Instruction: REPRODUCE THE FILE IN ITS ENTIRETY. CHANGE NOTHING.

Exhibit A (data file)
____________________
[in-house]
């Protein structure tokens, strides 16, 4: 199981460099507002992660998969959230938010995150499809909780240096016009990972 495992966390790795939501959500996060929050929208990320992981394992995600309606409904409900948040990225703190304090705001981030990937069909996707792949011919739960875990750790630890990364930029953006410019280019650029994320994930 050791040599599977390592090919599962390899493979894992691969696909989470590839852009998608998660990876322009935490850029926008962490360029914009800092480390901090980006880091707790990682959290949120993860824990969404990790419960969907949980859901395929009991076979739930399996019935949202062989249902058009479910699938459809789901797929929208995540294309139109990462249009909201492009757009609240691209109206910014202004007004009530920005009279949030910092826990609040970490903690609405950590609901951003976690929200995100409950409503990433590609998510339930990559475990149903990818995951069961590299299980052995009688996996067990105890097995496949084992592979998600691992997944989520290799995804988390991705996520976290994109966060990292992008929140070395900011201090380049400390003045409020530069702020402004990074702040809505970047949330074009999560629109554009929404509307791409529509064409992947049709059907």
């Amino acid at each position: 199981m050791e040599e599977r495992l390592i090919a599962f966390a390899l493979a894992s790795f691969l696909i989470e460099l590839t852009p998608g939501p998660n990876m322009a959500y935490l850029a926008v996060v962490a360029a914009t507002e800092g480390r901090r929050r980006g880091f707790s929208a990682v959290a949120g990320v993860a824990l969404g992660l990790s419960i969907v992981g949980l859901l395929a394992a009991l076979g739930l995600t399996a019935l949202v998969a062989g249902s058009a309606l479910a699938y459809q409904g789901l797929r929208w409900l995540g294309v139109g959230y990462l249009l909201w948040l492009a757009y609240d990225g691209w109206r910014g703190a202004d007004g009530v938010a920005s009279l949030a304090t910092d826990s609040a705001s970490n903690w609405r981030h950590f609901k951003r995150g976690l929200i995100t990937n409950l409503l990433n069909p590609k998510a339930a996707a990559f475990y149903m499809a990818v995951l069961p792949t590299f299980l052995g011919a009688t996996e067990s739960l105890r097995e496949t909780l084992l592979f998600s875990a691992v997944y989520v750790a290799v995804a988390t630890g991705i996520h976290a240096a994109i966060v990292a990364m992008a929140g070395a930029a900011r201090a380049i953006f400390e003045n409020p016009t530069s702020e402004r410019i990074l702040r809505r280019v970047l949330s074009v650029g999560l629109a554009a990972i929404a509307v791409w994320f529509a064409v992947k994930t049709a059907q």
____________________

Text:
[in-house]
């Protein structure tokens, strides 16, 4: 199981460099507002992660998969959230938010995150499809909780240096016009990972 495992966390790795939501959500996060929050929208990320992981394992995600309606409904409900948040990225703190304090705001981030990937069909996707792949011919739960875990750790630890990364930029953006410019280019650029994320994930 050791040599599977390592090919599962390899493979894992691969696909989470590839852009998608998660990876322009935490850029926008962490360029914009800092480390901090980006880091707790990682959290949120993860824990969404990790419960969907949980859901395929009991076979739930399996019935949202062989249902058009479910699938459809789901797929929208995540294309139109990462249009909201492009757009609240691209109206910014202004007004009530920005009279949030910092826990609040970490903690609405950590609901951003976690929200995100409950409503990433590609998510339930990559475990149903990818995951069961590299299980052995009688996996067990105890097995496949084992592979998600691992997944989520290799995804988390991705996520976290994109966060990292992008929140070395900011201090380049400390003045409020530069702020402004990074702040809505970047949330074009999560629109554009929404509307791409529509064409992947049709059907």
């Amino acid at each position: 199981m050791e040599e599977r495992l390592i090919a599962f966390a390899l493979a894992s790795f691969l696909i989470e460099l590839t852009p998608g939501p998660n990876m322009a959500y935490l850029a926008v996060v962490a360029a914009t507002e800092g480390r901090r929050r980006g880091f707790s929208a990682v959290a949120g990320v993860a824990l969404g992660l990790s419960i969907v992981g949980l859901l395929a394992a009991l076979g739930l995600t399996a019935l949202v998969a062989g249902s058009a309606l479910a699938y459809q409904g789901l797929r929208w409900l995540g294309v139109g959230y990462l249009l909201w948040l492009a757009y609240d990225g691209w109206r910014g703190a202004d007004g009530v938010a920005s009279l949030a304090t910092d826990s609040a705001s970490n903690w609405r981030h950590f609901k951003r995150g976690l929200i995100t990937n409950l409503l990433n069909p590609k998510a339930a996707a990559f475990y149903m499809a990818v995951l069961p792949t590299f299980l052995g011919a009688t996996e067990s739960l105890r097995e496949t909780l084992l592979f998600s875990a691992v997944y989520v750790a290799v995804a988390t630890g991705i996520h976290a240096a994109i966060v990292a990364m992008a929140g070395a930029a900011r201090a380049i953006f400390e003045n409020p016009t530069s702020e402004r410019i990074l702040r809505r280019v970047l949330s074009v650029g999560l629109a554009a990972i929404a509307v791409w994320f529509a064409v992947k994930t049709a059907q």